Written by Terise Cole.
As horse owners, sometimes we come to a point where we have the chance to share our pride and joy with another rider. Whether it be for financial reasons, time limitations, or who knows what else, leasing your horse can be a scary thing. Finding the right person to trust with your horse is even scarier. Before you can choose the right partner, the first step to leasing your horse is advertising that he is available. Here are some things you should include when creating a lease ad. First and foremost, be clear and honest. This is the main rule when writing up an ad. Too often people lie about their horse and end up with a bad reputation and no lessee. It is best to be completely truthful and direct about your horse, his abilities, and what you are looking for in a lessee. This will help ensure that the interested parties know exactly what they are getting and make your job in selecting a rider much easier.
Begin with a horse description and a few photos. Think of it as a sale advertisement in the sense that you want your horse to look the best he or she can. Five important things to include are:
- Your horse’s name;
Make sure that any numbers you give are accurate. Example: A 15 hand horse is very different from a 16 hand horse. Be sure to add two or three nice photos of your horse and a video if you have one to give potential lessees an idea of how your horse moves.
Include your horse’s experience is and what you want him to be doing. Incorporate what your horse is capable of doing so anyone reading the ad gets a better understanding of his abilities. You can add in other information if you desire, such as a show record. Also include what you would like your horse to be doing; if you are uncomfortable with another rider jumping your horse, list that he is for flat use only.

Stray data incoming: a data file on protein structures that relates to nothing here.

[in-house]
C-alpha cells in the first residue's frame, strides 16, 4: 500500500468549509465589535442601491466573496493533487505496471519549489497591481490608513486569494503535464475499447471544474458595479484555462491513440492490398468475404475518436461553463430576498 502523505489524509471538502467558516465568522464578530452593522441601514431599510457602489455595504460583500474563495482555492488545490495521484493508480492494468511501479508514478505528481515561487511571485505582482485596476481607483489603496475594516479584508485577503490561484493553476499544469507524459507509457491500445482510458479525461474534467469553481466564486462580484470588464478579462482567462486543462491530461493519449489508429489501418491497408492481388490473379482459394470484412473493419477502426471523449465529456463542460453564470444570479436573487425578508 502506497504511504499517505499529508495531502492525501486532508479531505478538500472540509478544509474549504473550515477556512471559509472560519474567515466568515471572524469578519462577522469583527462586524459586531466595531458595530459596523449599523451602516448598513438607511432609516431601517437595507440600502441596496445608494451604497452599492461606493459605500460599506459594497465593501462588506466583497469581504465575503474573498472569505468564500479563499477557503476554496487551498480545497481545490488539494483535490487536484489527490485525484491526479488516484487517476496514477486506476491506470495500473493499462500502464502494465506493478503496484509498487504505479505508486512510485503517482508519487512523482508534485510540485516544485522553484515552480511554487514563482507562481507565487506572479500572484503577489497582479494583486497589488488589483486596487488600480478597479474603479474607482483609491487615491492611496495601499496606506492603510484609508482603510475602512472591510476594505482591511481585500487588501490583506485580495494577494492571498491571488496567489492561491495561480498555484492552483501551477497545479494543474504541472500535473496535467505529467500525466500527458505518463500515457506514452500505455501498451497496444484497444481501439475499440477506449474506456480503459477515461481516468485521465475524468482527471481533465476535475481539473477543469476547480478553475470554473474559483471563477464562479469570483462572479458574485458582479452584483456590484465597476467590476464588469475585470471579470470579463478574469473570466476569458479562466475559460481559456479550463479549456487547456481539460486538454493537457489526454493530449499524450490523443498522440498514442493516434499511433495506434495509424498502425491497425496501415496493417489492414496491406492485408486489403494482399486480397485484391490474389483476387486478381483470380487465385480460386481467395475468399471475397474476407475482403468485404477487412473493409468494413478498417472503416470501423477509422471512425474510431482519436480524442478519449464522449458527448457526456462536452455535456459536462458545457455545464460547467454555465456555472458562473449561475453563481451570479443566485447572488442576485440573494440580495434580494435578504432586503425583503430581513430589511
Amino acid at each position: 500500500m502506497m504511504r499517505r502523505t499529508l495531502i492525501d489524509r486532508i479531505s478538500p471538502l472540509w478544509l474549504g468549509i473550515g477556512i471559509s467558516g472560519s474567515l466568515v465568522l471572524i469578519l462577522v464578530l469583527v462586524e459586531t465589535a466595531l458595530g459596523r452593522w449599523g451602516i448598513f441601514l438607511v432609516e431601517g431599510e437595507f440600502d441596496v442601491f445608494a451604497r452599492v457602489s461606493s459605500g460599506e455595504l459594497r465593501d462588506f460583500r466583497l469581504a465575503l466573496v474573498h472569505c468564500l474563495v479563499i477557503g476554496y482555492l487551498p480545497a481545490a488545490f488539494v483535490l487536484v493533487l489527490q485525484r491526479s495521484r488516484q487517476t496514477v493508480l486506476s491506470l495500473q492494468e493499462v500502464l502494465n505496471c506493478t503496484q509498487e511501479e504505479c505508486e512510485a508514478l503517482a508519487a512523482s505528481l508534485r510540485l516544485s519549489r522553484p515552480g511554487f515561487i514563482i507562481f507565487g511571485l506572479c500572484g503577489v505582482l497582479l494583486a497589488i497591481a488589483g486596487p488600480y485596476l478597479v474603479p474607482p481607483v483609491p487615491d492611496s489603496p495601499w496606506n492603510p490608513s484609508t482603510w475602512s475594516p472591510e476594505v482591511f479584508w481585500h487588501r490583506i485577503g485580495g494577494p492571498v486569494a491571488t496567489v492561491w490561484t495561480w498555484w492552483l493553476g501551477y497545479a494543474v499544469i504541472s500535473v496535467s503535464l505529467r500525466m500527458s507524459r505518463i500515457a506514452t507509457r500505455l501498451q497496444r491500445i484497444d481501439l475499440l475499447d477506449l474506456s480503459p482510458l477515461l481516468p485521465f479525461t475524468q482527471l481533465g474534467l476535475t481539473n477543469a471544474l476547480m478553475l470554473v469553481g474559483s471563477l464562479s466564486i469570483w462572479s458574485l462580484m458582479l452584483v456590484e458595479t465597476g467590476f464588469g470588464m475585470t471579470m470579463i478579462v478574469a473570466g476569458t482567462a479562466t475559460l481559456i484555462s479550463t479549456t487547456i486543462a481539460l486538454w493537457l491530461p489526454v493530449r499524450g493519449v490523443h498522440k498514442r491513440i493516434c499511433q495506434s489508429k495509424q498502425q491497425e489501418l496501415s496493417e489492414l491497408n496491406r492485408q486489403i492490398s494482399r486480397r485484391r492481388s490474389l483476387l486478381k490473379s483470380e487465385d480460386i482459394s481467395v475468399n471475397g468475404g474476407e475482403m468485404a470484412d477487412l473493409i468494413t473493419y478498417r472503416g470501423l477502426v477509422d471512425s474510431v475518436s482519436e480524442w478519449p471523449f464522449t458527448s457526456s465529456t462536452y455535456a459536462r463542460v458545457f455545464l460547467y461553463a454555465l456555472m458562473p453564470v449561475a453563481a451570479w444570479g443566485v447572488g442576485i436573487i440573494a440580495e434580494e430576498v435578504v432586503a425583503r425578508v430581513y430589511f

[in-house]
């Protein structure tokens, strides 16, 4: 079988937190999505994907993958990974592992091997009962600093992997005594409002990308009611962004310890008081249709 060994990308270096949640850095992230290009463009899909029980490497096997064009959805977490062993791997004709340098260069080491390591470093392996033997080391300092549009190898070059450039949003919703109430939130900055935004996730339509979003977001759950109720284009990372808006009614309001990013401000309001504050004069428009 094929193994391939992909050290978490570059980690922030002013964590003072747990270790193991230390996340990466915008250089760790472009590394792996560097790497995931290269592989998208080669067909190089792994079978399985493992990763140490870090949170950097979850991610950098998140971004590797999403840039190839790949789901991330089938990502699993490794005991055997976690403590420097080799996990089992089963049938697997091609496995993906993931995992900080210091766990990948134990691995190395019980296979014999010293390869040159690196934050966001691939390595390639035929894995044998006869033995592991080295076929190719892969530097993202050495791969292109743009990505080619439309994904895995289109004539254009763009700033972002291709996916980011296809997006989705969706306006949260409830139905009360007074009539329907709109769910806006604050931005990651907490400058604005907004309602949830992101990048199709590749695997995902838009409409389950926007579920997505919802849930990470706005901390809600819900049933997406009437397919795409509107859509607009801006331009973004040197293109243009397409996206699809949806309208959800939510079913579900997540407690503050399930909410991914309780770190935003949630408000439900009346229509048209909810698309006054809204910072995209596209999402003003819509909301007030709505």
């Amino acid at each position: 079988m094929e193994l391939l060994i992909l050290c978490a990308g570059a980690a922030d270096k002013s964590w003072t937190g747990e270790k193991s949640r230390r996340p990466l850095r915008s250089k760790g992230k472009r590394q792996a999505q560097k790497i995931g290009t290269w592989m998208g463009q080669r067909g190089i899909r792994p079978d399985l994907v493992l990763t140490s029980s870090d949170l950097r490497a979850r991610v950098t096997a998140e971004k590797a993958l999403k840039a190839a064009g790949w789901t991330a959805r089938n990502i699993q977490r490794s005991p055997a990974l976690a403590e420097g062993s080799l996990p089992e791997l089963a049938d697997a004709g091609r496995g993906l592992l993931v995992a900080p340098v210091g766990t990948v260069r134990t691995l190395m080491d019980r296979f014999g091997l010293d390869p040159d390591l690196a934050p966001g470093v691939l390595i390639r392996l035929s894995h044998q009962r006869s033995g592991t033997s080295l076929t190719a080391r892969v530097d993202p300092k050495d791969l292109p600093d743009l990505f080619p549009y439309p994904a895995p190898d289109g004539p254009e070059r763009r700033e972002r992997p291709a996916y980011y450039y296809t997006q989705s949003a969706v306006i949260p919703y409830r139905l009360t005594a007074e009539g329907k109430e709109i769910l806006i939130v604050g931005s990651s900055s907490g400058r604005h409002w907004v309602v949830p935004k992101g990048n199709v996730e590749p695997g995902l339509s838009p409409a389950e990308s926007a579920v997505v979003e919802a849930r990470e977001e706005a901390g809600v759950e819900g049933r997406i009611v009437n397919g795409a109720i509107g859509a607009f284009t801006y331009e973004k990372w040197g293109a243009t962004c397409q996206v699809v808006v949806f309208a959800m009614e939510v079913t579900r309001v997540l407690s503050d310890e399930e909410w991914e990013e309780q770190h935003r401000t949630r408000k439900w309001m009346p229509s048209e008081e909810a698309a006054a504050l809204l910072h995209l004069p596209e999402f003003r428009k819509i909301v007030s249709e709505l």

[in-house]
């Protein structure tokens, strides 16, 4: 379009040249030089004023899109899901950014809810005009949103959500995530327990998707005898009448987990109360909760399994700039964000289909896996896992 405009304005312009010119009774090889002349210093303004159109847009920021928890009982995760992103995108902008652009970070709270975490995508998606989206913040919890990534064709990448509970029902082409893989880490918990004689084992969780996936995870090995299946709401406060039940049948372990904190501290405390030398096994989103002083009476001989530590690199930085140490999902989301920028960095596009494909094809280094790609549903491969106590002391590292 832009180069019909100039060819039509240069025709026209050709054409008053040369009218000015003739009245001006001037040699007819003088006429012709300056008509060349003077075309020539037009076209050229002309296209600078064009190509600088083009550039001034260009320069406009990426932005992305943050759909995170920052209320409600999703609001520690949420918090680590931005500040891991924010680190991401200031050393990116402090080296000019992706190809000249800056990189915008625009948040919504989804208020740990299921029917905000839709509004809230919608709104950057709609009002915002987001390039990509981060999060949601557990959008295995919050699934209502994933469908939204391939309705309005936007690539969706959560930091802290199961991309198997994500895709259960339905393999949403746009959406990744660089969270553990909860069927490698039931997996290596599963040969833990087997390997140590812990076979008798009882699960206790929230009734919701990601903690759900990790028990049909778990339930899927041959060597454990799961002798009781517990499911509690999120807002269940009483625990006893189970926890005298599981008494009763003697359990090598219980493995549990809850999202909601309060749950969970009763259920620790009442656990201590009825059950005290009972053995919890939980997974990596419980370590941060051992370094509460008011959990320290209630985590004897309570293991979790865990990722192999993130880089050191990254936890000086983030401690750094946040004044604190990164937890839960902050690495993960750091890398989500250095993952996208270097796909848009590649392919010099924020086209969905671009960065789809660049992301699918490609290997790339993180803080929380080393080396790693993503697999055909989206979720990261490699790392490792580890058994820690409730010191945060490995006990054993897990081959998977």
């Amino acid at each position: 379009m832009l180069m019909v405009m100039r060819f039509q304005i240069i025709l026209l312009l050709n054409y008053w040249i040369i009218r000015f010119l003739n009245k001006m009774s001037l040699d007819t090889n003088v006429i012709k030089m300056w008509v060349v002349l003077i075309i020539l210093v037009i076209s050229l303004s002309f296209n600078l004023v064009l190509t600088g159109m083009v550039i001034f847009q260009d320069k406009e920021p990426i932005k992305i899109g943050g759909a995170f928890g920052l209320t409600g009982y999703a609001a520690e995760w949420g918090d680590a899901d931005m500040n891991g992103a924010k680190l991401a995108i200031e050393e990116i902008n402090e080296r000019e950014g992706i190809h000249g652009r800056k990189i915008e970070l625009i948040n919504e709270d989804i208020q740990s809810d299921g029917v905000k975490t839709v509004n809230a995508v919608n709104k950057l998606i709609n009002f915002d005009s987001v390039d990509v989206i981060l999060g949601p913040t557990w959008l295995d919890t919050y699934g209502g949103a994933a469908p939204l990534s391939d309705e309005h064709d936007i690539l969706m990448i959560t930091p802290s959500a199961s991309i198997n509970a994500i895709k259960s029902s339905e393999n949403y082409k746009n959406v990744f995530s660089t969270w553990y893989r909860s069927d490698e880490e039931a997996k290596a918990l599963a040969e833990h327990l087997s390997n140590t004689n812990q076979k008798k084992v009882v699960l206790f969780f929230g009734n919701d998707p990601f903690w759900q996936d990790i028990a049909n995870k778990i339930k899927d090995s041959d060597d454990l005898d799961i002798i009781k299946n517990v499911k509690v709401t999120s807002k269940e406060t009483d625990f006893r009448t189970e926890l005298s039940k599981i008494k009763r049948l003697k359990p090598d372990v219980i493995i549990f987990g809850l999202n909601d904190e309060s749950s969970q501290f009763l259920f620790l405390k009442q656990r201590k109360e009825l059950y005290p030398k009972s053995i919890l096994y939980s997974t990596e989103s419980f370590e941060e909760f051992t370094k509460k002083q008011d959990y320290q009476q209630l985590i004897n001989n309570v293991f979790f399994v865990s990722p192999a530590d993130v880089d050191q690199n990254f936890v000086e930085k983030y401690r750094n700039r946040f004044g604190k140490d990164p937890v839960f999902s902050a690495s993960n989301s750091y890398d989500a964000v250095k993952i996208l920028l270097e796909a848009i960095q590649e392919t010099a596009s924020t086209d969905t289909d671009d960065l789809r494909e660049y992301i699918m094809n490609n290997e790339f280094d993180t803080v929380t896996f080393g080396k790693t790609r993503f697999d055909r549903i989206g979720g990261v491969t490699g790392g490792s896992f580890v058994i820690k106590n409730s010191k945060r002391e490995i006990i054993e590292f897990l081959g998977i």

List what type of lease is available. Is it a full or half lease? Will it be an on- or off-site? Is the lessee allowed to take the horse off property? This is entirely your decision as the horse owner. It may be a deal-breaker for some potential riders, but it is important to do what you are comfortable with. You don’t want someone looking to show all summer trying to lease your horse that can only be ridden twice a week and isn’t to leave the farm.
Leave the price and contact information at the end. If you don’t want to list the price, let them know to contact you with inquiries. Be prepared with a price for the lease and to describe what they will be paying for (if they ask).
Good luck! If you have any other tips to writing a lease advertisement, be sure to let us know in the comments!